Hello, everyone, and welcome to another working week. We hope the weekend respite was refreshing and invigorating, because that familiar routine of meetings, deadlines, and whatnot has returned. But you knew this would happen, yes? So to cope, we are quaffing cups of stimulation. Feel free to join us. The neurons can also use a little stimulation. Meanwhile, here are some tidbits to help you along. Have a great day and do keep in touch …
An FDA panel will vote Tuesday on whether the label for Jardiance — a diabetes drug from Eli Lilly and Boehringer Ingelheim — should be updated to say it can lower the risk of major cardiovascular events, Reuters says. A study found the drug cut the risk of death from heart attacks and strokes, becoming the first glucose-lowering medicine to show protective results in a large clinical trial.
Six former FDA commissioners believe the agency should be independent, STAT tells us. The FDA is currently part of the US Department of Health and Human Services, but giving it Cabinet-level status or finding another way to authorize more autonomy would be better for public health, the former commissioners said at a weekend meeting, which was also the first time they all supported such a move publicly.
Arizona has run out of execution drugs, including the midazolam sedative implicated in botched lethal injections, according to Reuters, citing a filing filed on Friday in a court case challenging the state’s execution methods. The midazolam, which is made by Akorn Pharmaceuticals, expired on May 31 and the state corrections department it has not been able to replace it. Akorn took steps last year to prevent its drug from being used for executions.
Dr. Reddy’s Laboratories ended a strategic alliance with GlaxoSmithKline for emerging markets outside India and plans to pursue these markets on its own, LiveMint tells us. The revenue-sharing deal was struck in 2009 and was created to develop and market select generic drugs in markets such as Latin America, Africa, the Middle East, and Asia-Pacific, excluding India.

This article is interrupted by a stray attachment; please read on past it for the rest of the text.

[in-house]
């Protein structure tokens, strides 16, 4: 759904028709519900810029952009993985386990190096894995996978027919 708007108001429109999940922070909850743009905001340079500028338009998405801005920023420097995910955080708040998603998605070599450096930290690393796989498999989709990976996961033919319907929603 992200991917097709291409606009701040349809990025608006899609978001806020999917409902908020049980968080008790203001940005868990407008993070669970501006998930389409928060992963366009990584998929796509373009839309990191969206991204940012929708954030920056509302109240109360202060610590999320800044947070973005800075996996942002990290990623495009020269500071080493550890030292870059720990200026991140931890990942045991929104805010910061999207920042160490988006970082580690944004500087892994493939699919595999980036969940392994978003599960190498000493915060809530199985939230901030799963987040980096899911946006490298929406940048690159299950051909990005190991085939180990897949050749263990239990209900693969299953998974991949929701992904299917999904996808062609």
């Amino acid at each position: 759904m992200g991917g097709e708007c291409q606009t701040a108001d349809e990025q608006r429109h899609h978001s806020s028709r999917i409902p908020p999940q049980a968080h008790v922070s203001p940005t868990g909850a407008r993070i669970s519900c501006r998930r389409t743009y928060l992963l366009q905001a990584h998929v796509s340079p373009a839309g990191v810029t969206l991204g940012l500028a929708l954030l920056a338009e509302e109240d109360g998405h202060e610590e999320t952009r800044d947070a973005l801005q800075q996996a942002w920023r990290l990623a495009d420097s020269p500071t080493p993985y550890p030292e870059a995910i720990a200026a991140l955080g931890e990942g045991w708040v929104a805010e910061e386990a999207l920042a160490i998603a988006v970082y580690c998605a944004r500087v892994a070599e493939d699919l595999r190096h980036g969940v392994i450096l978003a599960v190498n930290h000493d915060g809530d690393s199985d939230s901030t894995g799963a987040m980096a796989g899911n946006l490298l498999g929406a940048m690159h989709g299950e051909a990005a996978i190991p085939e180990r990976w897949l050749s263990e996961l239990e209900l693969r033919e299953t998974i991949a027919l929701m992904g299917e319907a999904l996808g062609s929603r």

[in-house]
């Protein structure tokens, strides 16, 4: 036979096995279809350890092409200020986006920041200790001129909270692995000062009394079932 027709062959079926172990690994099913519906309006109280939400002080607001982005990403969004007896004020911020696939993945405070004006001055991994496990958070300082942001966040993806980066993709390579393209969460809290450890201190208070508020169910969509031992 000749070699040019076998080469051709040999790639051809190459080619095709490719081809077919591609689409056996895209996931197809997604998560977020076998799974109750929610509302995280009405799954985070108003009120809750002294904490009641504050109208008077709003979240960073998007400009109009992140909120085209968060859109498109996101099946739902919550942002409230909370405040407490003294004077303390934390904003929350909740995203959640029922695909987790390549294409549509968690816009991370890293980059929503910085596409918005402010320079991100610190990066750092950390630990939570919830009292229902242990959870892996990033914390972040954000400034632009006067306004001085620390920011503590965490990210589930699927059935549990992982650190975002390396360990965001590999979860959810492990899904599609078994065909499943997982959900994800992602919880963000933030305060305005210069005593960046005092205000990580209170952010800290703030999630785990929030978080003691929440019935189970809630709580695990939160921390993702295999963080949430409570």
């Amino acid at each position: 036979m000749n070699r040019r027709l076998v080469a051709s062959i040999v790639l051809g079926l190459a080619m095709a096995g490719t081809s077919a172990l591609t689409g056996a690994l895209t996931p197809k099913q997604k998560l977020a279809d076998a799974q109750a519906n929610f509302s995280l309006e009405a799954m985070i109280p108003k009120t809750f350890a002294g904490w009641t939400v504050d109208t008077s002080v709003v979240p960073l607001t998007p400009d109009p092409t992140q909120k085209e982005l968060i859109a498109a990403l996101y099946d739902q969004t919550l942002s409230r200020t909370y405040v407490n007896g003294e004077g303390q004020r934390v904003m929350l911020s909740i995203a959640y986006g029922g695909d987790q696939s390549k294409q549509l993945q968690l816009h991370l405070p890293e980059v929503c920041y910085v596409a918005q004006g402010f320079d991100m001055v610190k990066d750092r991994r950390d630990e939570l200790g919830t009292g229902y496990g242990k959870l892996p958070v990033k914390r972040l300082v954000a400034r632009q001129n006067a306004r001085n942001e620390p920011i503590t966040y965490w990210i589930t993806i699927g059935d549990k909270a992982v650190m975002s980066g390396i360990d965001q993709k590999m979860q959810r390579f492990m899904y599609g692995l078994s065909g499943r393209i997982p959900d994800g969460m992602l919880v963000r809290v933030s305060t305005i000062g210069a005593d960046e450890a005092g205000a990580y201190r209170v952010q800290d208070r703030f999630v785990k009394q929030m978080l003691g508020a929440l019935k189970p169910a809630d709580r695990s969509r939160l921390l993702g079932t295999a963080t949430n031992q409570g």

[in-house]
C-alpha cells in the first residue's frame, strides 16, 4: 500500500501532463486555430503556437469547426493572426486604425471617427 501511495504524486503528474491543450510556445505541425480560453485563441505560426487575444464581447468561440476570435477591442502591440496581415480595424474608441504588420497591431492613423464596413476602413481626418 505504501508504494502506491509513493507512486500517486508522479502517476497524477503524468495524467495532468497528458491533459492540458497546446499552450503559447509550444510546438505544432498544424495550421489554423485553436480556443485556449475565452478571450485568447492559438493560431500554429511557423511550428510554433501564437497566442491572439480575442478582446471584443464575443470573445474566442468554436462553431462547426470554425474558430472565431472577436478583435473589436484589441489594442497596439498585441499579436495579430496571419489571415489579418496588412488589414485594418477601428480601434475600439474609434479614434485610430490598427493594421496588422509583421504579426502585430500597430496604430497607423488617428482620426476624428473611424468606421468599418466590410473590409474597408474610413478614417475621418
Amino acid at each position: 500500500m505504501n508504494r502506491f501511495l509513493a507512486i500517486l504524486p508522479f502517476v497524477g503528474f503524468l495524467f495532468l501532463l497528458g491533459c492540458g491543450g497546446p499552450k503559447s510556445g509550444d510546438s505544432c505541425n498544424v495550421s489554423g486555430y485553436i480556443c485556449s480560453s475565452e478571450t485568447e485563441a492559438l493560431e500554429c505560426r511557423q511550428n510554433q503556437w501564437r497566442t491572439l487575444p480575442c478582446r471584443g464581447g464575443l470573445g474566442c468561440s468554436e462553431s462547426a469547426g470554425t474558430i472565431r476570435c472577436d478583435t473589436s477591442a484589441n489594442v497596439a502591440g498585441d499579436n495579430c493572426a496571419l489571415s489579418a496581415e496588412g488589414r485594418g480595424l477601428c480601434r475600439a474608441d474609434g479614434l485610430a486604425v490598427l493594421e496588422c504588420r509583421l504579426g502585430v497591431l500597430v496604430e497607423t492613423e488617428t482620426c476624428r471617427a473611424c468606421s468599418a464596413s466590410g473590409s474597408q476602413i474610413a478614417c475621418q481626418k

Five drug wholesalers agreed to a $4.2 million settlement in a lawsuit alleging they shipped an excessive number of prescription opioids to West Virginia, the Associated Press tells us. Meanwhile, the West Virginia Board of Pharmacy is developing a system to rank doctors by specialty based on the number of prescriptions they write for painkillers, the Charleston Gazette-Mail writes.
The US Senate might vote next month on its companion to the House’s 21st Century Cures bill, despite procedural obstacles, Bloomberg News reports.
Sanofi and Boehringer Ingelheim agreed on a $25.1 billion asset swap that will bolster the French drug maker’s business selling over-the-counter drugs while exiting animal health, Bloomberg News says.
In June of 2015, it was discovered that I had type 2 diabetes. By the end of the month, I was given a prescription for Metformin. I stated the ADA diet and followed it completely for several weeks but was unable to get my blood sugar below 140. With no results to how for my hard work, I panicked and called my doctor. His response? Deal with it. I began to feel that something wasn’t right and do my own research. Then I found Rachel’s blog (google ” HOW I FREED MYSELF FROM THE DIABETES ” ) . I read it from cover to cover and I started the diet and by the next morning, my blood sugar was 100. Since then, I have a fasting reading between the mid 70s and 80s. My doctor was so surprised at the results that, the next week, he took me off the Metformin. I lost 30 pounds in the first month and lost more than 6 inches off my waist and I’m able to work out twice a day while still having lots of energy. The truth i.e can get off the drugs and help myself by trying natural methods
Congrats Elaine. Type 2 diabetic too, started on metformin 1000mg/. The resulting diarrhea was so explosive I had to hold on to the toilet to avoid lift off. Scaled back to 500 along with liraglutide but have to lose weight to achieve sub 100 FBG.
The way to take the FDA private is not to become a profitable enterprise. The perfect model already exists in the form of National Trusts. These are independent private non profit corporations set up around the world for many purposes and enjoy good reputations. They have boards of directors and trustees, which is where decisions begin and end. Every pharmaceutical company would be required to donate annually to the “United States National Trust for Food and Drug Safety”, which in turn would contract the reviews to private consultants, which FDA does anyway. The donations would be based on annual sales, real or projected for startups, and would replace user fees. All decisions would be binding and could only be overturned by POTUS.
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